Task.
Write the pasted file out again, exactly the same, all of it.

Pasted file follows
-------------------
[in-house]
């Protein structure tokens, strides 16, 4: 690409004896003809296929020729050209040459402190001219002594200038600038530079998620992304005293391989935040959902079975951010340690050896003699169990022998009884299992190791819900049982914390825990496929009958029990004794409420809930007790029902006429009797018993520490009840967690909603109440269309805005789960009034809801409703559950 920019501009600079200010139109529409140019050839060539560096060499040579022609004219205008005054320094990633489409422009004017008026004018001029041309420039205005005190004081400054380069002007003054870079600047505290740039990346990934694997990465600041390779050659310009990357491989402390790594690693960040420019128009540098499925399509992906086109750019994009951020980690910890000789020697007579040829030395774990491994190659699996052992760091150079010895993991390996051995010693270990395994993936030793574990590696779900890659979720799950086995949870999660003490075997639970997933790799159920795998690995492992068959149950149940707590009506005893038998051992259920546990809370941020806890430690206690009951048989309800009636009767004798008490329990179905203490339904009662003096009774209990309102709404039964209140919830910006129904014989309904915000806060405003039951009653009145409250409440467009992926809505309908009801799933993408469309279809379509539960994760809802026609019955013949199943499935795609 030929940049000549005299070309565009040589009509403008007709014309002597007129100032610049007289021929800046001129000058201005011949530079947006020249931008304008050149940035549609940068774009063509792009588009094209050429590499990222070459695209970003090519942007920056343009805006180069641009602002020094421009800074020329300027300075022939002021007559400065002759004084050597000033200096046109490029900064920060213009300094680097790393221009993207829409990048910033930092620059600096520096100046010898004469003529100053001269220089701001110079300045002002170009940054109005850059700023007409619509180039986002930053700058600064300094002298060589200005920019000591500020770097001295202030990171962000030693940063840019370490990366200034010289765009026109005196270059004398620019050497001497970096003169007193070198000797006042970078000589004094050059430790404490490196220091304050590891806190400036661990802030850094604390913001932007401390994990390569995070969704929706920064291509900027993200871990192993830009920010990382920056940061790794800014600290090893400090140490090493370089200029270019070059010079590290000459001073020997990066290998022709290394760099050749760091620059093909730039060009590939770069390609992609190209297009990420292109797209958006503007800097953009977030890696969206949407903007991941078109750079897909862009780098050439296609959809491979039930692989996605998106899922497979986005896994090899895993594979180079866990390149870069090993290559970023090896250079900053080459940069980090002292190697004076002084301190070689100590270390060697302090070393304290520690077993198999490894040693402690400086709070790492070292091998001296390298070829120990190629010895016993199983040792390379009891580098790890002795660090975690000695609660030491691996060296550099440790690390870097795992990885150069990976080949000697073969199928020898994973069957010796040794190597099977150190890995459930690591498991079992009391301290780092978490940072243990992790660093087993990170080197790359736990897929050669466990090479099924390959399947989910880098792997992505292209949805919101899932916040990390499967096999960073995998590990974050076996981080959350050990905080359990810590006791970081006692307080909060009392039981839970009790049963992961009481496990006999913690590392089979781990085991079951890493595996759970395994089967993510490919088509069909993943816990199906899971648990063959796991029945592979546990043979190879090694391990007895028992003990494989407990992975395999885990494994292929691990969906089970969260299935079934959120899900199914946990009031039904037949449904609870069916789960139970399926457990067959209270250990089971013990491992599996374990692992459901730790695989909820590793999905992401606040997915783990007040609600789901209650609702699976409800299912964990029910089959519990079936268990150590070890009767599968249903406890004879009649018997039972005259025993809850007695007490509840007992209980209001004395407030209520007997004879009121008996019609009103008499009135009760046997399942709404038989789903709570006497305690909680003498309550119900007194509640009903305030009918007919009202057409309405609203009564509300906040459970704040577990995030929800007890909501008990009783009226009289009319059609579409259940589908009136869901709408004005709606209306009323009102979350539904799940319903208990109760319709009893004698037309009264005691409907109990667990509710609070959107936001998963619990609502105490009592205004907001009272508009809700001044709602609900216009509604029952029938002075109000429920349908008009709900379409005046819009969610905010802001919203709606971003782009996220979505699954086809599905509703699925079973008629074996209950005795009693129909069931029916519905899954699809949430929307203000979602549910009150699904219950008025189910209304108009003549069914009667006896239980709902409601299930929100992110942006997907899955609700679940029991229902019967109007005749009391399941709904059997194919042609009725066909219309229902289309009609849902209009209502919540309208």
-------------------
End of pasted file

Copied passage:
[in-house]
């Protein structure tokens, strides 16, 4: 690409004896003809296929020729050209040459402190001219002594200038600038530079998620992304005293391989935040959902079975951010340690050896003699169990022998009884299992190791819900049982914390825990496929009958029990004794409420809930007790029902006429009797018993520490009840967690909603109440269309805005789960009034809801409703559950 920019501009600079200010139109529409140019050839060539560096060499040579022609004219205008005054320094990633489409422009004017008026004018001029041309420039205005005190004081400054380069002007003054870079600047505290740039990346990934694997990465600041390779050659310009990357491989402390790594690693960040420019128009540098499925399509992906086109750019994009951020980690910890000789020697007579040829030395774990491994190659699996052992760091150079010895993991390996051995010693270990395994993936030793574990590696779900890659979720799950086995949870999660003490075997639970997933790799159920795998690995492992068959149950149940707590009506005893038998051992259920546990809370941020806890430690206690009951048989309800009636009767004798008490329990179905203490339904009662003096009774209990309102709404039964209140919830910006129904014989309904915000806060405003039951009653009145409250409440467009992926809505309908009801799933993408469309279809379509539960994760809802026609019955013949199943499935795609 030929940049000549005299070309565009040589009509403008007709014309002597007129100032610049007289021929800046001129000058201005011949530079947006020249931008304008050149940035549609940068774009063509792009588009094209050429590499990222070459695209970003090519942007920056343009805006180069641009602002020094421009800074020329300027300075022939002021007559400065002759004084050597000033200096046109490029900064920060213009300094680097790393221009993207829409990048910033930092620059600096520096100046010898004469003529100053001269220089701001110079300045002002170009940054109005850059700023007409619509180039986002930053700058600064300094002298060589200005920019000591500020770097001295202030990171962000030693940063840019370490990366200034010289765009026109005196270059004398620019050497001497970096003169007193070198000797006042970078000589004094050059430790404490490196220091304050590891806190400036661990802030850094604390913001932007401390994990390569995070969704929706920064291509900027993200871990192993830009920010990382920056940061790794800014600290090893400090140490090493370089200029270019070059010079590290000459001073020997990066290998022709290394760099050749760091620059093909730039060009590939770069390609992609190209297009990420292109797209958006503007800097953009977030890696969206949407903007991941078109750079897909862009780098050439296609959809491979039930692989996605998106899922497979986005896994090899895993594979180079866990390149870069090993290559970023090896250079900053080459940069980090002292190697004076002084301190070689100590270390060697302090070393304290520690077993198999490894040693402690400086709070790492070292091998001296390298070829120990190629010895016993199983040792390379009891580098790890002795660090975690000695609660030491691996060296550099440790690390870097795992990885150069990976080949000697073969199928020898994973069957010796040794190597099977150190890995459930690591498991079992009391301290780092978490940072243990992790660093087993990170080197790359736990897929050669466990090479099924390959399947989910880098792997992505292209949805919101899932916040990390499967096999960073995998590990974050076996981080959350050990905080359990810590006791970081006692307080909060009392039981839970009790049963992961009481496990006999913690590392089979781990085991079951890493595996759970395994089967993510490919088509069909993943816990199906899971648990063959796991029945592979546990043979190879090694391990007895028992003990494989407990992975395999885990494994292929691990969906089970969260299935079934959120899900199914946990009031039904037949449904609870069916789960139970399926457990067959209270250990089971013990491992599996374990692992459901730790695989909820590793999905992401606040997915783990007040609600789901209650609702699976409800299912964990029910089959519990079936268990150590070890009767599968249903406890004879009649018997039972005259025993809850007695007490509840007992209980209001004395407030209520007997004879009121008996019609009103008499009135009760046997399942709404038989789903709570006497305690909680003498309550119900007194509640009903305030009918007919009202057409309405609203009564509300906040459970704040577990995030929800007890909501008990009783009226009289009319059609579409259940589908009136869901709408004005709606209306009323009102979350539904799940319903208990109760319709009893004698037309009264005691409907109990667990509710609070959107936001998963619990609502105490009592205004907001009272508009809700001044709602609900216009509604029952029938002075109000429920349908008009709900379409005046819009969610905010802001919203709606971003782009996220979505699954086809599905509703699925079973008629074996209950005795009693129909069931029916519905899954699809949430929307203000979602549910009150699904219950008025189910209304108009003549069914009667006896239980709902409601299930929100992110942006997907899955609700679940029991229902019967109007005749009391399941709904059997194919042609009725066909219309229902289309009609849902209009209502919540309208």